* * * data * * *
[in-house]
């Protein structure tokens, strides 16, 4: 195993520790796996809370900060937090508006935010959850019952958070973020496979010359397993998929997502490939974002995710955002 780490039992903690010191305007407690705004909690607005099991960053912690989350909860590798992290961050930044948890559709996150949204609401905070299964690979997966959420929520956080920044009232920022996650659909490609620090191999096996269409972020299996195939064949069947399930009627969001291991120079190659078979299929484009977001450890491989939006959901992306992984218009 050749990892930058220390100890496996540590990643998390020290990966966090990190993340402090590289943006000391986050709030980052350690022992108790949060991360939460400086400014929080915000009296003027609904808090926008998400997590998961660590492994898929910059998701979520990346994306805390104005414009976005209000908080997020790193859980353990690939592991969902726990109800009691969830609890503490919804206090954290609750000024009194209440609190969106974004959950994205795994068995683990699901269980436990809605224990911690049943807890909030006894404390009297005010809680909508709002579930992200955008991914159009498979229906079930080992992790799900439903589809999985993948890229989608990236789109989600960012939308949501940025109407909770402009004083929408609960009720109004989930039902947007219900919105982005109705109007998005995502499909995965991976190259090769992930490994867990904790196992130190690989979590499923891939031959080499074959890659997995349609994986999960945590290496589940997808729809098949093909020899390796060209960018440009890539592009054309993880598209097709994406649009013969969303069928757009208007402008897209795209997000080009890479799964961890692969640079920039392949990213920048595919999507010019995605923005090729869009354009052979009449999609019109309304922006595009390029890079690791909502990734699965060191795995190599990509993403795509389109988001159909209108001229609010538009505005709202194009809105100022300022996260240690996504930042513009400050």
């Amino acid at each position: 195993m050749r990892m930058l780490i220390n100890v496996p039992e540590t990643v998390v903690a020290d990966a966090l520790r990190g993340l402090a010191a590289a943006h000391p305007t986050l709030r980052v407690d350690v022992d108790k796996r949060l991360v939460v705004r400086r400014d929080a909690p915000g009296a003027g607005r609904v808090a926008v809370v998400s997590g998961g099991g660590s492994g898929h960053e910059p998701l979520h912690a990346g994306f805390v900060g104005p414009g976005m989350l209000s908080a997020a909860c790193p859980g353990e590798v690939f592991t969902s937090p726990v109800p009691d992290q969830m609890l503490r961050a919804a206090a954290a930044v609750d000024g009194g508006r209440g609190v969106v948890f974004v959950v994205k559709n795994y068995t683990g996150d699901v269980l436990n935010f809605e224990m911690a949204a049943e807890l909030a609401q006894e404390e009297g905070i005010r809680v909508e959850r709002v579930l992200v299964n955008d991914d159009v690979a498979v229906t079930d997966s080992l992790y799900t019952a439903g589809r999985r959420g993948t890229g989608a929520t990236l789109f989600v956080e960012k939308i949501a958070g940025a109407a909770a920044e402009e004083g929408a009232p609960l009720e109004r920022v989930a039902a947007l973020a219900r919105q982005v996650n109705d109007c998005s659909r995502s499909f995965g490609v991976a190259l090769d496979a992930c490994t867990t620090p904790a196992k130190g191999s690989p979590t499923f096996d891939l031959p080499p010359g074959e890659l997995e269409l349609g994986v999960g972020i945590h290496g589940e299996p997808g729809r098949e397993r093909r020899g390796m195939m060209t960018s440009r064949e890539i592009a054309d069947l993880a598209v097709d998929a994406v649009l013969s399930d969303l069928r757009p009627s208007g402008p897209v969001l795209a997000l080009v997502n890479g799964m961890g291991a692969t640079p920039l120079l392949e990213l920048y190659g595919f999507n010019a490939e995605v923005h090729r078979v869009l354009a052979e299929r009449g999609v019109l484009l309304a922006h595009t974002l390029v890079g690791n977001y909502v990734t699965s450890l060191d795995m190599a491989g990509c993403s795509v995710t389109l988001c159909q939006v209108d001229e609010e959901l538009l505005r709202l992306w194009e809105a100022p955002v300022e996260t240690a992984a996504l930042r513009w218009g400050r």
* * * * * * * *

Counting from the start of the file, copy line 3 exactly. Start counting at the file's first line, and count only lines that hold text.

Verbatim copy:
């Amino acid at each position: 195993m050749r990892m930058l780490i220390n100890v496996p039992e540590t990643v998390v903690a020290d990966a966090l520790r990190g993340l402090a010191a590289a943006h000391p305007t986050l709030r980052v407690d350690v022992d108790k796996r949060l991360v939460v705004r400086r400014d929080a909690p915000g009296a003027g607005r609904v808090a926008v809370v998400s997590g998961g099991g660590s492994g898929h960053e910059p998701l979520h912690a990346g994306f805390v900060g104005p414009g976005m989350l209000s908080a997020a909860c790193p859980g353990e590798v690939f592991t969902s937090p726990v109800p009691d992290q969830m609890l503490r961050a919804a206090a954290a930044v609750d000024g009194g508006r209440g609190v969106v948890f974004v959950v994205k559709n795994y068995t683990g996150d699901v269980l436990n935010f809605e224990m911690a949204a049943e807890l909030a609401q006894e404390e009297g905070i005010r809680v909508e959850r709002v579930l992200v299964n955008d991914d159009v690979a498979v229906t079930d997966s080992l992790y799900t019952a439903g589809r999985r959420g993948t890229g989608a929520t990236l789109f989600v956080e960012k939308i949501a958070g940025a109407a909770a920044e402009e004083g929408a009232p609960l009720e109004r920022v989930a039902a947007l973020a219900r919105q982005v996650n109705d109007c998005s659909r995502s499909f995965g490609v991976a190259l090769d496979a992930c490994t867990t620090p904790a196992k130190g191999s690989p979590t499923f096996d891939l031959p080499p010359g074959e890659l997995e269409l349609g994986v999960g972020i945590h290496g589940e299996p997808g729809r098949e397993r093909r020899g390796m195939m060209t960018s440009r064949e890539i592009a054309d069947l993880a598209v097709d998929a994406v649009l013969s399930d969303l069928r757009p009627s208007g402008p897209v969001l795209a997000l080009v997502n890479g799964m961890g291991a692969t640079p920039l120079l392949e990213l920048y190659g595919f999507n010019a490939e995605v923005h090729r078979v869009l354009a052979e299929r009449g999609v019109l484009l309304a922006h595009t974002l390029v890079g690791n977001y909502v990734t699965s450890l060191d795995m190599a491989g990509c993403s795509v995710t389109l988001c159909q939006v209108d001229e609010e959901l538009l505005r709202l992306w194009e809105a100022p955002v300022e996260t240690a992984a996504l930042r513009w218009g400050r």